How to Make Your Next Barbecue a Success

How to Make Your Next Barbecue a Success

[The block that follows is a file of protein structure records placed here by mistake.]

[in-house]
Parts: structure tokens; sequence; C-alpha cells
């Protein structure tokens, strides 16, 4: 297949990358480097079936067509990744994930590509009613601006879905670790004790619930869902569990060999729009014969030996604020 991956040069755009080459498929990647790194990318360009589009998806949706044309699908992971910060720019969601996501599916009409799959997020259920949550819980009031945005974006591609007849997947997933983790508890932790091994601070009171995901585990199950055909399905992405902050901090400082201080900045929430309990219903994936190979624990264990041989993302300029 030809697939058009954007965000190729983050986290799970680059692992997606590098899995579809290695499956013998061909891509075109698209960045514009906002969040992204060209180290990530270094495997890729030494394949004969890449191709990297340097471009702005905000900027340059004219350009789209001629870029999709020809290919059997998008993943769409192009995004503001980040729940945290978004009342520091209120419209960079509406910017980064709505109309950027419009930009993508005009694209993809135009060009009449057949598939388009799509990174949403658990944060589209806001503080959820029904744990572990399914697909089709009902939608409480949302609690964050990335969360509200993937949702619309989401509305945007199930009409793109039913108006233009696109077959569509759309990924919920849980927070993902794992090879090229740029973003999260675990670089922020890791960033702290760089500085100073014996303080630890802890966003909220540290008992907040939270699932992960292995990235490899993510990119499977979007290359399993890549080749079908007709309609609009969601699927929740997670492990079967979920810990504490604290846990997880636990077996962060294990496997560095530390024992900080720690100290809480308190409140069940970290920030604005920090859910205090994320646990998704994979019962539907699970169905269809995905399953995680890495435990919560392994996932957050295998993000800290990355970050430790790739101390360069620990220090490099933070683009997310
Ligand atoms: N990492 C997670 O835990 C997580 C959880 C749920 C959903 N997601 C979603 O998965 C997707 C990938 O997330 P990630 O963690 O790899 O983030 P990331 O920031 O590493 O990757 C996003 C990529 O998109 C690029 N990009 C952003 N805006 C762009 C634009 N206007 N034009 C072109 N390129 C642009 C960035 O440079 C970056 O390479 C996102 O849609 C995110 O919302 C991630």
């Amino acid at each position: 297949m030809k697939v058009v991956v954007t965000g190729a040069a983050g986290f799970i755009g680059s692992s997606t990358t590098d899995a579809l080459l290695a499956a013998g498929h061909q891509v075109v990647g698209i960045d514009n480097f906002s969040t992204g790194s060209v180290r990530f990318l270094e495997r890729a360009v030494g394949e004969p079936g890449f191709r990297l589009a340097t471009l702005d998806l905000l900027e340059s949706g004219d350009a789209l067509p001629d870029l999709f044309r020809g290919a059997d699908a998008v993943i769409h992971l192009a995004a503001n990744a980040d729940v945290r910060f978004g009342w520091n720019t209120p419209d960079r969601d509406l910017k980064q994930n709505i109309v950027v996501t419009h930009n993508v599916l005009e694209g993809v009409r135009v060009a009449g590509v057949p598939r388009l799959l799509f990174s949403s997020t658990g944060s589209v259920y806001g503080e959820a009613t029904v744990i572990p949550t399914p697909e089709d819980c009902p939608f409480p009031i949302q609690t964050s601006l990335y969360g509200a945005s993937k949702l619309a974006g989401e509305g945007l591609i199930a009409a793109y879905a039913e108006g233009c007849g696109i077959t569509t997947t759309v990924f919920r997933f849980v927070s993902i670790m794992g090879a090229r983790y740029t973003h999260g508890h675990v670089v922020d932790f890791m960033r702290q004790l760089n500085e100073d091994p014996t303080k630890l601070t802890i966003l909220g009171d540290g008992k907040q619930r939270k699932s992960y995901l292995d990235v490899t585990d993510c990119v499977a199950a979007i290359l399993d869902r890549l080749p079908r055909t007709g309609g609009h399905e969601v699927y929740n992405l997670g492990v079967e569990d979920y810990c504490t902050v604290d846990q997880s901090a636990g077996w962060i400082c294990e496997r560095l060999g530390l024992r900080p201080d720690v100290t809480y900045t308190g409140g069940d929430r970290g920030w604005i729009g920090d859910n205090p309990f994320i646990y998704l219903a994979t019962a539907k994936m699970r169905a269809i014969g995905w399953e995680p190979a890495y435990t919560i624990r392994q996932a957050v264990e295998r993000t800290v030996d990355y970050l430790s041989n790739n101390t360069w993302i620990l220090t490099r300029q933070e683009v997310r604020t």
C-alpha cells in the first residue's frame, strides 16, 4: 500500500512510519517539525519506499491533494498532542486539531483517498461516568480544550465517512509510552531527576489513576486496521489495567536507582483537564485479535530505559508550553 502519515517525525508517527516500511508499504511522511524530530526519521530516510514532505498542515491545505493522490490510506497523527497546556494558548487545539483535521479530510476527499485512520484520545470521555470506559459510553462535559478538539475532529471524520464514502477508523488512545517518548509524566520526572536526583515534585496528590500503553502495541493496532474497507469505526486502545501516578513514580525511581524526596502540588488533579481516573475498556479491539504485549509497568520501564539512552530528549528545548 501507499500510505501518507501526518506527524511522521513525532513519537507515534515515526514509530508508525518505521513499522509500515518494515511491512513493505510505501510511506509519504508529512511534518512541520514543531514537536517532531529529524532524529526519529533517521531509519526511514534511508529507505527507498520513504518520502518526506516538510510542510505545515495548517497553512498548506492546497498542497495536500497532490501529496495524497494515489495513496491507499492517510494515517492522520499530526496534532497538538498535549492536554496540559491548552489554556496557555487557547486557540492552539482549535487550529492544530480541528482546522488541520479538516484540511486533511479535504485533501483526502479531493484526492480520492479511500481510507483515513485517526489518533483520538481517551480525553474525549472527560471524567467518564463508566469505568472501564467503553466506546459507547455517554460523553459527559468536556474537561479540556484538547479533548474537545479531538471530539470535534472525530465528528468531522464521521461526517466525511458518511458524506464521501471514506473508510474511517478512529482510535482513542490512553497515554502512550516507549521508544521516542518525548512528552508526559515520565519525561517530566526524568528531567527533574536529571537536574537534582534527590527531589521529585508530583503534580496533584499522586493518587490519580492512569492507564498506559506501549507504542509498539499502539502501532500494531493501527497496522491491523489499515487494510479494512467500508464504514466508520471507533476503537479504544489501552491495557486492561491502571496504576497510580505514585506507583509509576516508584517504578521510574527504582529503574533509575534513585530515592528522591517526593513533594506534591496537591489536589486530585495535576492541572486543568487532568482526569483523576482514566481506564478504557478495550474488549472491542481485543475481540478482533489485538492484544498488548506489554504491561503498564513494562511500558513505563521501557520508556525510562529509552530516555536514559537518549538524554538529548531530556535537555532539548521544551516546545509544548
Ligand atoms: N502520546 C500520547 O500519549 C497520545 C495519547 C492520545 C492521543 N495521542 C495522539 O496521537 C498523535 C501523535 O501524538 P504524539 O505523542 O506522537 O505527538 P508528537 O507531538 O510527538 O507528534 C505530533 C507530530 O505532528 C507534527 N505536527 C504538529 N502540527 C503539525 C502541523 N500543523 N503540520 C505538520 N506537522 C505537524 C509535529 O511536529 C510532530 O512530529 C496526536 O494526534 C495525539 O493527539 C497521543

Sunny days and warm evenings mean only one thing for many an apron-clad barbecue lover — it’s time to belly up to the grill. Perhaps one of our most-cherished seasonal traditions, barbecues give people the opportunity to get together while simultaneously enjoying the outdoors and some good eats. Many of the standard features of a typical barbecue can’t be replaced. Sure, you’ll always want to have things like burgers and mustard and maybe even a few beers. But this could be the year your traditional barbecue goes to the next level. “There are many different foods people grill around the world, from meat and fish to vegetables and fruits and even things like bread and coffee beans. It’s easy to get creative with different foods and grilling techniques,” says best-selling, award-winning barbecue author and television host Steven Raichlen, whose new book, “Planet Barbecue!” offers 309 recipes from 60 different countries on six different continents. Try International Flavors While barbecuing is considered one of America’s favorite pastimes, grilling meats is an activity enjoyed the world over. Taking a look at some exotic, foreign barbecue dishes can add an international flavor to your get-together. By offering Serbian bacon-grilled prunes or Brazilian gaucho-style ribs or Thai grilled bananas, your next barbecue could broaden people’s culinary horizons. “When it comes to barbecue, the Japanese are at least as grill crazy as we North Americans are,” says Raichlen, “Travel the world’s barbecue trail and you’ll find every imaginable cut of grilled beef, from sesame-grilled short ribs in Seoul to ham- and mushroom-stuffed cheese steaks in Split, Croatia.” Rethink the Grill If you want to be really creative with your next backyard get-together, there are innovative ways to cook food with or without the grill. Some require more safety precautions than others, but they’re interesting ways to make your next barbecue truly memorable. The traditional barbecue is great, but building your own barbecue pit for grilling can provide an innovative change of pace while creating a unique central meeting-point for guests. Other cultures offer even more exotic alternatives to the grill. The Charantes region of France uses pine needles in their grilling, while Bogota’s Lomo al Trapo literally means “beef tenderloin in cloth.” “A technique used by generations of Australians in the bush involves grilling meats on a shovel over an open camp fire,” notes Raichlen, who outlines some more of these innovative techniques in his new book. To learn about different grilling techniques and recipes, read “Planet Barbecue” or visit www.barbecuebible.com. Generally speaking, you can’t go wrong with burgers and dogs. But if you want to make your barbecue truly sizzle, there are many options worth exploring.